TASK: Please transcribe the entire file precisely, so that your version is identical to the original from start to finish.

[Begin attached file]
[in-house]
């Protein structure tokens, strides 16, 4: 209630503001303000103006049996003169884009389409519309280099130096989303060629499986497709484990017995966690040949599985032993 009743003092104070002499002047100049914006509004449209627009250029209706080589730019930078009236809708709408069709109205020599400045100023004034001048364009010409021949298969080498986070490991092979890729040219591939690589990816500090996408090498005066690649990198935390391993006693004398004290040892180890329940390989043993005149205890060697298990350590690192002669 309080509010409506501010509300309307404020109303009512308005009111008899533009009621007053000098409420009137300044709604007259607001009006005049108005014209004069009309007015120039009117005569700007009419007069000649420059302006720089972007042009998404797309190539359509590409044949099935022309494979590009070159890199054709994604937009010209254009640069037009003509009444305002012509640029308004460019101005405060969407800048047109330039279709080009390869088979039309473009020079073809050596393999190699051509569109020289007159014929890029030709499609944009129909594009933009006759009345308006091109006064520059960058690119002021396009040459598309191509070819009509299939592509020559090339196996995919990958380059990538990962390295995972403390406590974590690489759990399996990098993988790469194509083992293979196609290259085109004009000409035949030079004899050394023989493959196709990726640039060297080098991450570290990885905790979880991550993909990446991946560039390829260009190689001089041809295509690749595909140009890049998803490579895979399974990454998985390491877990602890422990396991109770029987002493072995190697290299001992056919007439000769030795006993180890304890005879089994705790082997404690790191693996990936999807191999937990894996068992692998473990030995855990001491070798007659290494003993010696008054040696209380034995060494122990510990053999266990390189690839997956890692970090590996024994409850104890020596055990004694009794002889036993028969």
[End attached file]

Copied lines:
[in-house]
């Protein structure tokens, strides 16, 4: 209630503001303000103006049996003169884009389409519309280099130096989303060629499986497709484990017995966690040949599985032993 009743003092104070002499002047100049914006509004449209627009250029209706080589730019930078009236809708709408069709109205020599400045100023004034001048364009010409021949298969080498986070490991092979890729040219591939690589990816500090996408090498005066690649990198935390391993006693004398004290040892180890329940390989043993005149205890060697298990350590690192002669 309080509010409506501010509300309307404020109303009512308005009111008899533009009621007053000098409420009137300044709604007259607001009006005049108005014209004069009309007015120039009117005569700007009419007069000649420059302006720089972007042009998404797309190539359509590409044949099935022309494979590009070159890199054709994604937009010209254009640069037009003509009444305002012509640029308004460019101005405060969407800048047109330039279709080009390869088979039309473009020079073809050596393999190699051509569109020289007159014929890029030709499609944009129909594009933009006759009345308006091109006064520059960058690119002021396009040459598309191509070819009509299939592509020559090339196996995919990958380059990538990962390295995972403390406590974590690489759990399996990098993988790469194509083992293979196609290259085109004009000409035949030079004899050394023989493959196709990726640039060297080098991450570290990885905790979880991550993909990446991946560039390829260009190689001089041809295509690749595909140009890049998803490579895979399974990454998985390491877990602890422990396991109770029987002493072995190697290299001992056919007439000769030795006993180890304890005879089994705790082997404690790191693996990936999807191999937990894996068992692998473990030995855990001491070798007659290494003993010696008054040696209380034995060494122990510990053999266990390189690839997956890692970090590996024994409850104890020596055990004694009794002889036993028969």